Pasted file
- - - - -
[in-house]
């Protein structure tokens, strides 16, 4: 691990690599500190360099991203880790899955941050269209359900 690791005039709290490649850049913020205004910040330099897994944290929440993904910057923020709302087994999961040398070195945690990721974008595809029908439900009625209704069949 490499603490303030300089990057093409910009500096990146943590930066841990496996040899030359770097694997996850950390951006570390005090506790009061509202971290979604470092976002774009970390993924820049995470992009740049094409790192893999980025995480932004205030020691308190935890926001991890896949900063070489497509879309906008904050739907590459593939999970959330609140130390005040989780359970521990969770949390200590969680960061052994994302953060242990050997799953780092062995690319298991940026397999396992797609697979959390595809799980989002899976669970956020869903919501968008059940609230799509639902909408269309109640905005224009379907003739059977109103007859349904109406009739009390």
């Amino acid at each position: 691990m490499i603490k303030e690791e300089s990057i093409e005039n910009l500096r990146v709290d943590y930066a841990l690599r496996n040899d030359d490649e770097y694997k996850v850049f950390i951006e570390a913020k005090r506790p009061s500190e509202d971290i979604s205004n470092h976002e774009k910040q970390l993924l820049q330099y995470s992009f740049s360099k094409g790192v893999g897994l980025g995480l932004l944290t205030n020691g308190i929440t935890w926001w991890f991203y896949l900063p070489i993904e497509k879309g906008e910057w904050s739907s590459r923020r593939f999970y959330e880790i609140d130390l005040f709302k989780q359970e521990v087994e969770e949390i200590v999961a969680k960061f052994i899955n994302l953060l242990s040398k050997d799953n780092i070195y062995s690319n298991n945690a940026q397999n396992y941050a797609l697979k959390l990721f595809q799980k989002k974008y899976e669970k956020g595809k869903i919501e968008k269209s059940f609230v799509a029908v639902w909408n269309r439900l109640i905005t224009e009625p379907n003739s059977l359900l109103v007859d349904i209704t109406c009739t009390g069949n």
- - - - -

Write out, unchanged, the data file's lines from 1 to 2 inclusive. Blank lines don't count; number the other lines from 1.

[in-house]
């Protein structure tokens, strides 16, 4: 691990690599500190360099991203880790899955941050269209359900 690791005039709290490649850049913020205004910040330099897994944290929440993904910057923020709302087994999961040398070195945690990721974008595809029908439900009625209704069949 490499603490303030300089990057093409910009500096990146943590930066841990496996040899030359770097694997996850950390951006570390005090506790009061509202971290979604470092976002774009970390993924820049995470992009740049094409790192893999980025995480932004205030020691308190935890926001991890896949900063070489497509879309906008904050739907590459593939999970959330609140130390005040989780359970521990969770949390200590969680960061052994994302953060242990050997799953780092062995690319298991940026397999396992797609697979959390595809799980989002899976669970956020869903919501968008059940609230799509639902909408269309109640905005224009379907003739059977109103007859349904109406009739009390």